This is part one of a two-part series. Part II: "Childhood Vitamin D—A New Benefit?" is available at Childhood Vitamin D—A New Benefit?.
Most people don't get nearly enough vitamin D, best known as the sunshine vitamin. This shortfall can be bad because the vitamin is known to fight cancer, diabetes, osteoporosis, muscle weakness, gum disease, and infections. Sadly, for some urban children there can be a downside to vitamin D: It enhances their bodies' uptakes of the toxic heavy metal lead.
A research team led by John D. Bogden of the University of Medicine and Dentistry of New Jersey–New Jersey Medical School in Newark has now quantified the effect. In the April Environmental Health Perspectives, Bogden and his team report that among urban African-American youngsters, blood concentrations of lead can rise to potentially toxic concentrations in summer, when their vitamin D concentrations also rise, presumably due to regular sun exposure.
The researchers recruited 142 children who were 8 and under: 91 African-Americans, 51 Hispanics. All came from families participating in the federal Women, Infants, and Children (WIC) program, which provides supplemental food, counseling, and medical screening to low-income women with children.
"What was surprising to me," Bogden says, "was just how strikingly different blood-lead values were in the African-American and Hispanic kids"—especially since they came from the same city and have similar socioeconomic backgrounds. Lead was virtually undetectable in Hispanic children 4 and older year-round. It averaged about 4 micrograms per deciliter (µg/dl) of blood in the younger kids, but only during the summer. The rest of the year, the youngest children's blood was virtually leadfree.
However, blood tests from the black children told a different story. In winter, lead averaged about 12 µg/dl of blood in children 3 and under, and roughly 5 µg/dl in the older kids. Come summer, values in both groups spiked dramatically: to about 22 µg/dl in the younger group and 9 µg/dl in the older children. The Centers for Disease Control and Prevention considers blood-lead values of 10 µg/dl and higher as excessive.
Values not benign
Bruce P. Lanphear of Children's Hospital Medical Center in Cincinnati and his colleagues have shown that in kindergarteners, IQ can fall as blood-lead values climb above 5 µg/dl (SN: 5/5/01, p. 277: Available to subscribers at Even low lead in kids has a high IQ cost). In one study, his team kept track of babies until they reached age 5, and the researchers found that "IQ declined by 7.4 points as lifetime average blood-lead concentrations increased from 1 to10 µg/dl."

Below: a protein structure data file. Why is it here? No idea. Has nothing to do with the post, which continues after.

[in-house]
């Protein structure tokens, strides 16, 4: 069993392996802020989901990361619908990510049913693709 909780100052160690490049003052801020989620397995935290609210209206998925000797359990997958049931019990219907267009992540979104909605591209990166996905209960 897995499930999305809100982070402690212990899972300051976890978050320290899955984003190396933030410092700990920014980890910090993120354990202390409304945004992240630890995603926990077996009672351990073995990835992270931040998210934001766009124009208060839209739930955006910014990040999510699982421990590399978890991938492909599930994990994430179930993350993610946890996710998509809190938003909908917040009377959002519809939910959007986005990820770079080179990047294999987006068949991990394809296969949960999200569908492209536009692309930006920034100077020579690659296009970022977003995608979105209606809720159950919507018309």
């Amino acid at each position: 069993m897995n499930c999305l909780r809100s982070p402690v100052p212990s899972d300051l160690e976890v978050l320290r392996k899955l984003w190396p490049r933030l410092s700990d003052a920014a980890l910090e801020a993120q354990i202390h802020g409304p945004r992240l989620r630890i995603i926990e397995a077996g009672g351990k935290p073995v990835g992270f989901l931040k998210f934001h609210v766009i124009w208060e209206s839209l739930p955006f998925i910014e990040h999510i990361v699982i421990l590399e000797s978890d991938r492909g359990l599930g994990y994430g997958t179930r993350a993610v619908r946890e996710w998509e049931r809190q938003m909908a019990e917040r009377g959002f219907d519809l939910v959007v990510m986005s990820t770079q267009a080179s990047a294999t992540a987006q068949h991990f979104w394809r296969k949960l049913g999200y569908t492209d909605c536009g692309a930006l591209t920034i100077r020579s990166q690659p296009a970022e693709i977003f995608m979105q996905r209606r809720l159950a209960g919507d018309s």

Such findings, Lanphear says, indicate that no concentration of lead is safe.
In the latest study, Bogden found that the most important factors associated with high summertime blood-lead concentrations in black children were the kids' ages and blood concentrations of vitamin D. Toddlers, who were at highest risk, also get the most dietary vitamin D because they drink a lot of milk fortified with the vitamin. Moreover, children at this age can consume lead-laden dust by putting their hands, toys, and almost everything else in their mouths, says Bogden.
The intriguing question this study raises, he says, is why the Hispanic children's lead values were so much lower than the blacks'. It's something his team plans to begin investigating immediately. If the researchers can pin down how Hispanic children generally avoid lead, applying the lesson to blacks "might almost eliminate the problem," says Bogden. The disparity could trace to different housekeeping practices, he says, or diets.
In fact, he notes, because the body responds to lead much as it does to calcium, "increasing dietary calcium will reduce lead absorption."
The one solution Bogden doesn't want to advocate is reducing vitamin D intake. Overall, blacks already have the lowest average blood concentrations of vitamin D of any group in the United States. A major factor in that statistic is that skin pigments filter out much of the vitamin D–making sunshine (see Understanding Vitamin D Deficiency).
Part II: "Childhood Vitamin D—A New Benefit?" is available at Childhood Vitamin D—A New Benefit?.
If you would like to comment on this Food for Thought, please see the blog version.
John D. Bogden
Department of Preventive Medicine and Community Health
Medical Sciences Building, Room F506
UMDNJ-New Jersey Medical School
185 S. Orange Avenue
Newark, NJ 07103-2714
Children's Hospital Medical Center
3333 Burnet Avenue
Cincinnati, OH 45229-3039
Moore, C.E., M.M. Murphy, and M.F. Holick. 2005. Vitamin D intakes by children and adults in the United States differ among ethnic groups. Journal of Nutrition 135(October):2478-2485. Available at [Go to].
Raloff, J. 2007. Childhood vitamin D—A new benefit? Science News Online (May 19). Available at [Go to].
______. 2006. The antibiotic vitamin. Science News 170(Nov. 11):312-317. Available at [Go to].
______. 2005. Vitamin D boosts calcium potency. Science News Online (Nov. 12). Available at [Go to].
______. 2005. Understanding vitamin D deficiency. Science News Online (April 30). Available at [Go to].
______. 2004. Vitamin D: What's enough? Science News 166(Oct. 16):248-249. Available at [Go to].
______. 2004. Vitamin boost. Science News 166(Oct. 9):232-233. Available at [Go to].
______. 2004. Should foods be fortified even more? Science News Online (Sept. 11). Available at [Go to].
______. 2001. Lead therapy won't help most kids. Science News 159(May 12):292. Available at [Go to].
______. 2001. Even low lead in kids has a high IQ cost. Science News 159(May 5):277. Available to subscribers at [Go to].